In Comic Book Nation, Bradford Wright alludes to Hulk's counterculture status, referring to a 1965 Esquire magazine poll amongst college students which "revealed that student radicals ranked Spider-Man and the Hulk alongside the likes of Bob Dylan and Che Guevara as their favorite revolutionary icons." Wright goes on to cite examples of his anti-authority symbol status. Two of these are "The Ballad of the Hulk" by Jerry Jeff Walker, and the Rolling Stone cover for September 30, 1971, a full color Herb Trimpe piece commissioned for the magazine.[92][149] The Hulk has been caricatured in such animated television series as The Simpsons,[150] Robot Chicken, and Family Guy,[151] and such comedy TV series as The Young Ones.[152] The character is also used as a cultural reference point for someone displaying anger or agitation. For example, in a 2008 Daily Mirror review of an EastEnders episode, a character is described as going "into Incredible Hulk mode, smashing up his flat."[153] The Hulk, especially his alter-ego Bruce Banner, is also a common reference in rap music. The term was represented as an analogue to marijuana in Dr. Dre's 2001,[154] while more conventional references are made in Ludacris and Jermaine Dupri's popular single "Welcome to Atlanta".[155]

The 2003 Ang Lee-directed Hulk film saw discussion of the character's appeal to Asian Americans.[156] The Taiwanese-born Ang Lee commented on the "subcurrent of repression" that underscored the character of The Hulk, and how that mirrored his own experience: "Growing up, my artistic leanings were always repressed—there was always pressure to do something 'useful,' like being a doctor." Jeff Yang, writing for the San Francisco Chronicle, extended this self-identification to Asian American culture, arguing that "the passive-aggressive streak runs deep among Asian Americans—especially those who have entered creative careers, often against their parents' wishes."[157]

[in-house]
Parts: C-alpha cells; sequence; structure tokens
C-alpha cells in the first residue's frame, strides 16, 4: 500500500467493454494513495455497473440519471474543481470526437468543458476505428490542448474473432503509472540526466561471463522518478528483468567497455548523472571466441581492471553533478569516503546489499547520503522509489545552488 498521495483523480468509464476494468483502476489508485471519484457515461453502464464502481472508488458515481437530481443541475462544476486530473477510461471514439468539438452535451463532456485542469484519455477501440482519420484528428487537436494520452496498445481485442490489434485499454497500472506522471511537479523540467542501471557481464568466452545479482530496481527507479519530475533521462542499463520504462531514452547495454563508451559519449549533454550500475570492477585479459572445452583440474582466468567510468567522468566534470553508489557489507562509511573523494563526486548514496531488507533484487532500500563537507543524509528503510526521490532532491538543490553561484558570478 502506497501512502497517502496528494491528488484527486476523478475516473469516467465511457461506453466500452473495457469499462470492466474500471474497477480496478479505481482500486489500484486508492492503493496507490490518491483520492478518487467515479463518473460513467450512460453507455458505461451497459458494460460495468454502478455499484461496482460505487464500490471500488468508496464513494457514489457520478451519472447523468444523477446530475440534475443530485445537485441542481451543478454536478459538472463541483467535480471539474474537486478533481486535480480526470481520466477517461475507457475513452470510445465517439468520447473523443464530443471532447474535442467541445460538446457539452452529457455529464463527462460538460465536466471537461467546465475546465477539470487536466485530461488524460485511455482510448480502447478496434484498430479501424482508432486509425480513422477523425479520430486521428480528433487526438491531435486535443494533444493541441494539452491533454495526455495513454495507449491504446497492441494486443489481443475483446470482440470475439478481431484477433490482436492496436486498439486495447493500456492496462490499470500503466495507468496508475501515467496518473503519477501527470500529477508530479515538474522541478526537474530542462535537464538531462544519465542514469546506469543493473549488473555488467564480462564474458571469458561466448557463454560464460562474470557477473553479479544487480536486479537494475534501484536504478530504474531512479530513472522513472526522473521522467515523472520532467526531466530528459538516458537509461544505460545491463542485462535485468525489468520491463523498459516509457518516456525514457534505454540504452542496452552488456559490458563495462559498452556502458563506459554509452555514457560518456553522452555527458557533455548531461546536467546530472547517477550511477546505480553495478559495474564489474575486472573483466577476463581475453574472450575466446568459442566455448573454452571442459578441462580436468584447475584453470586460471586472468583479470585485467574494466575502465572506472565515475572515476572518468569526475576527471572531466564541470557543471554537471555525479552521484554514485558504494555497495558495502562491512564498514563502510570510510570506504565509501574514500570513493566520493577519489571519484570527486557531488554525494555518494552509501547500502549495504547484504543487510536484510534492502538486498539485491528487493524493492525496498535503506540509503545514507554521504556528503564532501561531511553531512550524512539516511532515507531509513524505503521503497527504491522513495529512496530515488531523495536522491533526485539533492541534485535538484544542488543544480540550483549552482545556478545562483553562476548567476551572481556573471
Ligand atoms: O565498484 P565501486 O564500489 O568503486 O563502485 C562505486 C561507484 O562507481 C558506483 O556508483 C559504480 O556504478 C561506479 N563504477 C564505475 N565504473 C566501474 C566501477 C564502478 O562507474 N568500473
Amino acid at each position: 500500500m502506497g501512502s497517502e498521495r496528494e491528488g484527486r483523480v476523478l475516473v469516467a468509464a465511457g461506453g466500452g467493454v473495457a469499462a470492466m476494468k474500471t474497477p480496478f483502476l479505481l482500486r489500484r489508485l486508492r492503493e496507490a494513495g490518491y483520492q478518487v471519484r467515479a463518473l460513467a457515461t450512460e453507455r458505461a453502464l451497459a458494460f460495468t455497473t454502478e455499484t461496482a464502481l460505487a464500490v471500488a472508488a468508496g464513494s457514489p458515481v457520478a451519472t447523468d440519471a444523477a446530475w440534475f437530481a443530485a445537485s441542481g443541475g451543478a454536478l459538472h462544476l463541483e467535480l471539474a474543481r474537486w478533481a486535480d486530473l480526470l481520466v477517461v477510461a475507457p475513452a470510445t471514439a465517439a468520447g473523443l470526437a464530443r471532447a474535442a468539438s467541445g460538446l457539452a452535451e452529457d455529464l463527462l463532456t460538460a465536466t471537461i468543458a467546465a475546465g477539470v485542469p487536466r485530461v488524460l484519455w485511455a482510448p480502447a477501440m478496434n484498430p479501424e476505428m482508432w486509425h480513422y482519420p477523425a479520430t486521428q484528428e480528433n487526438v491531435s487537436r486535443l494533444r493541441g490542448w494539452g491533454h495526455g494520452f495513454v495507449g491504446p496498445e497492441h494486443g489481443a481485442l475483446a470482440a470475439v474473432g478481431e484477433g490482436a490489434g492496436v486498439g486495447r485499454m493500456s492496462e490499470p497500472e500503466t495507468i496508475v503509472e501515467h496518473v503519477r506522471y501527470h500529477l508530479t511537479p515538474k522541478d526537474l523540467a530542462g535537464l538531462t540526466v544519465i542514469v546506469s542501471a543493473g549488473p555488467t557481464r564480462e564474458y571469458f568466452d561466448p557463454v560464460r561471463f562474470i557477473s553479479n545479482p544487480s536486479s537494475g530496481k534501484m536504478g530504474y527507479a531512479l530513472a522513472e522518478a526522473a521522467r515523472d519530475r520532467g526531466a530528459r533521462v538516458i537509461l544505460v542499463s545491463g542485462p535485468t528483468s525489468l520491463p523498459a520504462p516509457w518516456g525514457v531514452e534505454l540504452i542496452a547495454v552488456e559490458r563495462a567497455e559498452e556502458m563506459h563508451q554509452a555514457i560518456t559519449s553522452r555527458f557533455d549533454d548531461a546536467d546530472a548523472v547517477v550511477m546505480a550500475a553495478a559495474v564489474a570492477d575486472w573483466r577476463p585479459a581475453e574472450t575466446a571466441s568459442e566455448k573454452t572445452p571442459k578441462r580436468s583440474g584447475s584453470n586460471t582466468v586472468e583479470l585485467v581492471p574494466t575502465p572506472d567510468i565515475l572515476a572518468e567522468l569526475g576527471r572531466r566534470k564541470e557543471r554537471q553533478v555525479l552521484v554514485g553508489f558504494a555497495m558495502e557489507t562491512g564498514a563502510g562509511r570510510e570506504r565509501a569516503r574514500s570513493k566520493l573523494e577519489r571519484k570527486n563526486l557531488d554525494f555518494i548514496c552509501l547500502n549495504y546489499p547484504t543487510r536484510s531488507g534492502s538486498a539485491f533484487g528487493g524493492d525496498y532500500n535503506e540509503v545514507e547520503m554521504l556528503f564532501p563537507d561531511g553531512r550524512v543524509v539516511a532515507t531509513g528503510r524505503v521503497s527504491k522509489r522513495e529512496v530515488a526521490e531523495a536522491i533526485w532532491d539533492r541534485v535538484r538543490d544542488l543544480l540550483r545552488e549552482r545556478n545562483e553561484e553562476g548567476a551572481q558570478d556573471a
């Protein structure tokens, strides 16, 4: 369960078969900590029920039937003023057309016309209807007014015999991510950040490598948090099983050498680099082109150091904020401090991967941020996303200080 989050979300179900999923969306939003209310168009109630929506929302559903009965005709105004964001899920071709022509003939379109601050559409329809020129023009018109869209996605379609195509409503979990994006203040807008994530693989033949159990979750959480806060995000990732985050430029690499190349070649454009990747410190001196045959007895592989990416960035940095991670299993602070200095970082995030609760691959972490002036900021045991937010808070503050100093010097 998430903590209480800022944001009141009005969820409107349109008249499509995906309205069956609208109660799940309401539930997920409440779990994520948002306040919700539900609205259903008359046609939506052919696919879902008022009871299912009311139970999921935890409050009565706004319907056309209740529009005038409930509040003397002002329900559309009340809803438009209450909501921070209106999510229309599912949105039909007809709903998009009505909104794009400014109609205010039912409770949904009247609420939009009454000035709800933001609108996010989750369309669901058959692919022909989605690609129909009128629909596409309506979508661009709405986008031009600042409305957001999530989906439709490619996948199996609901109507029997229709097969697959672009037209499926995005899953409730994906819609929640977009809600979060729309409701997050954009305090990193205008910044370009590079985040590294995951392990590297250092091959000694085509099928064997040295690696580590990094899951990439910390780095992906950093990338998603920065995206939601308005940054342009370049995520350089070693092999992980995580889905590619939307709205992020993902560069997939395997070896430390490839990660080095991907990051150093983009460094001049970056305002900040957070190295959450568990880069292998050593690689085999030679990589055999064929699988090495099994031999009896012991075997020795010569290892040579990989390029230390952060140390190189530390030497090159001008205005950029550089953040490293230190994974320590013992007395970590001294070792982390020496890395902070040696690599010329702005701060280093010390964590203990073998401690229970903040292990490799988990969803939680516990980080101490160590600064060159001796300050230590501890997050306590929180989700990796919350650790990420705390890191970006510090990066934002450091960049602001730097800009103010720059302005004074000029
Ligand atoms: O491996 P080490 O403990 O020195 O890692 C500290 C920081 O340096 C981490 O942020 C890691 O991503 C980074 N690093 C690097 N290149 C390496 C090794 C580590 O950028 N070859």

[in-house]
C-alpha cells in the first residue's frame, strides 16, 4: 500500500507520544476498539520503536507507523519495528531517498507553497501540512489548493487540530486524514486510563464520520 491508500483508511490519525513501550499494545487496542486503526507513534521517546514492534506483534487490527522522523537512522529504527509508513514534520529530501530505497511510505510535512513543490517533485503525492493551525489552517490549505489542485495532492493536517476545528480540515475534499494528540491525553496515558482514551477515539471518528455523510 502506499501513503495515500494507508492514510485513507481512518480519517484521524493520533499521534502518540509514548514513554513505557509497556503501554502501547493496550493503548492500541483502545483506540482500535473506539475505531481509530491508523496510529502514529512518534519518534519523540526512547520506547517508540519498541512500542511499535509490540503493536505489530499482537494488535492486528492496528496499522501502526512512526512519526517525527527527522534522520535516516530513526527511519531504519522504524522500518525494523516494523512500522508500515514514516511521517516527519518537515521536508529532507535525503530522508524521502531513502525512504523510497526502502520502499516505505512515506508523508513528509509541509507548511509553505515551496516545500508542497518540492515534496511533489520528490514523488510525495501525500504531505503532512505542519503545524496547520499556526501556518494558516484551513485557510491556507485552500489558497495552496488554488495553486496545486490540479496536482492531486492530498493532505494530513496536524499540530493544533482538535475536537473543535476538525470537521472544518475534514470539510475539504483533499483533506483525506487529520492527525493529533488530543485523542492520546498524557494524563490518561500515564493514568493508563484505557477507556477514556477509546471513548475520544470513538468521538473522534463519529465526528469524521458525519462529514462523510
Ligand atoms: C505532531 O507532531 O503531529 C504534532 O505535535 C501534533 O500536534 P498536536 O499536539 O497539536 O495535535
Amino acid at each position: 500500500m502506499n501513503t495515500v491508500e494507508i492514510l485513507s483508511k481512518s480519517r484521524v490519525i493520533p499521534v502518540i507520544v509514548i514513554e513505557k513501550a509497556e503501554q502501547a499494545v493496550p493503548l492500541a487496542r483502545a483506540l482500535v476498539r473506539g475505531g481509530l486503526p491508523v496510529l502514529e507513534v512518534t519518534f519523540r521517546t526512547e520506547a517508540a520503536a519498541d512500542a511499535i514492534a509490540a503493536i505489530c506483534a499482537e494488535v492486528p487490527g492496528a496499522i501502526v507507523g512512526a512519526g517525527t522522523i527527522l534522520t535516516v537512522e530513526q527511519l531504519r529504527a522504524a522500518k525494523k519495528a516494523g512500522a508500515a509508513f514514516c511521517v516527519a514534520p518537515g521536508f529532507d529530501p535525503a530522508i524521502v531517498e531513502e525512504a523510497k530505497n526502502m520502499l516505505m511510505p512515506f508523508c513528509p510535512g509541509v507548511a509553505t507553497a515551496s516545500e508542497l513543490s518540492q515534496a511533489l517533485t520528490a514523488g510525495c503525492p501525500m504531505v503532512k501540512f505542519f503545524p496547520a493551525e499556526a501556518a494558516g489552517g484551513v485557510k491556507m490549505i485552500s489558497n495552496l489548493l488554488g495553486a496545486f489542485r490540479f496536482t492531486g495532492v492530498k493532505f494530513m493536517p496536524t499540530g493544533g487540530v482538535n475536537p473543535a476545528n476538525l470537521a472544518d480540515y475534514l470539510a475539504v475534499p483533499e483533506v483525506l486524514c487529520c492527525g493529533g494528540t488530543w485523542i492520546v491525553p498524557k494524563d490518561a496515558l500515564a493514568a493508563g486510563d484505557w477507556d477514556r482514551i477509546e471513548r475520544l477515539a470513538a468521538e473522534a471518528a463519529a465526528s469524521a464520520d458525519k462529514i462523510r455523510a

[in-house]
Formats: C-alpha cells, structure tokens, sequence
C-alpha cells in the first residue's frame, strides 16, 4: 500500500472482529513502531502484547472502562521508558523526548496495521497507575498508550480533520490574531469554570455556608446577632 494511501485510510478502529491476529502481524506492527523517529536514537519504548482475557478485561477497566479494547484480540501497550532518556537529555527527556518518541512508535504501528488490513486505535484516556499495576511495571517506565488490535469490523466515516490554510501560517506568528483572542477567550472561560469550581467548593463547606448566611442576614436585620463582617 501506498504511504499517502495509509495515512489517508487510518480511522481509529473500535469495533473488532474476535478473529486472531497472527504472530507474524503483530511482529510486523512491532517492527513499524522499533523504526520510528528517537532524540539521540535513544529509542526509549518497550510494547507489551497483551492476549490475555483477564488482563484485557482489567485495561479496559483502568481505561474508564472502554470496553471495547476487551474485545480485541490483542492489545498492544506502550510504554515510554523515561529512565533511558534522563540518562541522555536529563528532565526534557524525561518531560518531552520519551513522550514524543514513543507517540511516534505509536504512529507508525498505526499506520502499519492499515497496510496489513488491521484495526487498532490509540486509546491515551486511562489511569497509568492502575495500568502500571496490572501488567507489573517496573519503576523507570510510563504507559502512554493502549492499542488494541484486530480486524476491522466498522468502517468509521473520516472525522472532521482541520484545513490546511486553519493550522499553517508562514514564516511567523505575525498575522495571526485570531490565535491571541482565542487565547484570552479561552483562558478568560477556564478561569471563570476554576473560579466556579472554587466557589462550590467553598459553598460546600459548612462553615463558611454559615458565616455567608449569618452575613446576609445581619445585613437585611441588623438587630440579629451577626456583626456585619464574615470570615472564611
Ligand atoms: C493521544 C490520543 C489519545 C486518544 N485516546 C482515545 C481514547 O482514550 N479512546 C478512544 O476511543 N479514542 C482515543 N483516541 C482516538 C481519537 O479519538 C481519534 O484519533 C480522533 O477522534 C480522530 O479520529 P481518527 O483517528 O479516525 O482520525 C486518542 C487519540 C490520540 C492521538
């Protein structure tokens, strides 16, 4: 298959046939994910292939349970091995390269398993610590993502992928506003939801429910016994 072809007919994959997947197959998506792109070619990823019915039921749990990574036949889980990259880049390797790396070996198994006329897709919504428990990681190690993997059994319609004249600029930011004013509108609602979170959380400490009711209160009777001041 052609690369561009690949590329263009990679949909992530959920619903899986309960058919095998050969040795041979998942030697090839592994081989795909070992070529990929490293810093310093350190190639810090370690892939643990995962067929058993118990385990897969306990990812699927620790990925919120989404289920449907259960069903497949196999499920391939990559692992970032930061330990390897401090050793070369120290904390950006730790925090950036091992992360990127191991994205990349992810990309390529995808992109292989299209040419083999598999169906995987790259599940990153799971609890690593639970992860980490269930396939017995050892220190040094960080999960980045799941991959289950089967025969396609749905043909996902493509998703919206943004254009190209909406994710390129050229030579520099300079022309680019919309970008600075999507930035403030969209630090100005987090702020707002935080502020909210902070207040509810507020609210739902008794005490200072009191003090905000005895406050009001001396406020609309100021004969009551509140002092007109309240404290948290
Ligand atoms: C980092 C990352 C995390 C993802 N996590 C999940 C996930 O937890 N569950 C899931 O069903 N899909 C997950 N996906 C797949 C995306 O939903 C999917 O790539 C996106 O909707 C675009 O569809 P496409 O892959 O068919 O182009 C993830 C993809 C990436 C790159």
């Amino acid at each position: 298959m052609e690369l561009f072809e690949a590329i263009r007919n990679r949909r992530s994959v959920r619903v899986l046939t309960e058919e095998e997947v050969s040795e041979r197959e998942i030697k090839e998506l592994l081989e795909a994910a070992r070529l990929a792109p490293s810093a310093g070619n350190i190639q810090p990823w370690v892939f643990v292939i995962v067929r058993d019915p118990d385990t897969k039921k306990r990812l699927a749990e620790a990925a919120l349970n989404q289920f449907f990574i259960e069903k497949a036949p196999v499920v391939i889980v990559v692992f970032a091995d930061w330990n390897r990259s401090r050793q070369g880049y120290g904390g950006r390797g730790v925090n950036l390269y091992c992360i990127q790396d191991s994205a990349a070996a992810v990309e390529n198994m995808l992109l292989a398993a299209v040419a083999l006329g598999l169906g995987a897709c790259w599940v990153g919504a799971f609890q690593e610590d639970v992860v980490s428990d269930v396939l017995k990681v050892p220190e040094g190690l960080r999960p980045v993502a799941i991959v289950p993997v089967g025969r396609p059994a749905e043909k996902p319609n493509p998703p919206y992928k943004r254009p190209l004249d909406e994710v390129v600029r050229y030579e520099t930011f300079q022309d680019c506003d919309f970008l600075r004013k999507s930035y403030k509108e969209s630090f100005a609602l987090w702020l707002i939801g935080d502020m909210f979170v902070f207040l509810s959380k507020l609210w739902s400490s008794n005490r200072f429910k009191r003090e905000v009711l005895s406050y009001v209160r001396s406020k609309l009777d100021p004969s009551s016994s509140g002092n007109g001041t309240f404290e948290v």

There have been explorations about the real world possibility of Hulk's gamma-radiation based origin. In The Science of Superheroes, Lois Grest and Robert Weinberg examined Hulk’s powers, explaining the scientific flaws in them. Most notably, they point out that the level of gamma radiation Banner is exposed to at the initial blast would induce radiation sickness and kill him, or if not, create significant cancer risks for Banner, because hard radiation strips cells of their ability to function. They go on to offer up an alternate origin, in which a Hulk might be created by biological experimentation with adrenal glands and GFP. Charles Q. Choi from further explains that unlike the Hulk, gamma rays are not green; existing as they do beyond the visible spectrum, gamma rays have no color at all that we can describe. He also explains that gamma rays are so powerful (the most powerful form of electromagnetic radiation and 10,000 times more powerful than visible light) that they can even convert energy into matter – a possible explanation for the increased mass that Bruce Banner takes on during transformations. "Just as the Incredible Hulk 'is the strongest one there is,' as he says himself, so too are gamma ray bursts the most powerful explosions known."[158]

See also[edit]

Prior to the debut of the Hulk in May 1962, Marvel had earlier monster characters that used the name "Hulk", but had no direct relation.

  • Debuting in Strange Tales #75 (June 1960), was a huge robot built by Albert Poole called the Hulk, which was actually armor that Poole would wear. In modern-day reprints, the character's name was changed to Grutan.[159]
  • First appearing in Journey Into Mystery #62 (Nov. 1960) was Xemnu the Living Hulk, a huge, furry alien monster.[160] The character reappeared in issue #66 (March 1961). Since then the character has been a mainstay in the Marvel Universe, and was renamed Xemnu the Titan.[161]
  • A huge, orange, slimy monster was featured in a movie called The Hulk in Tales to Astonish #21 (July 1961). In modern-day reprints, the character's name was changed to the Glop.[162]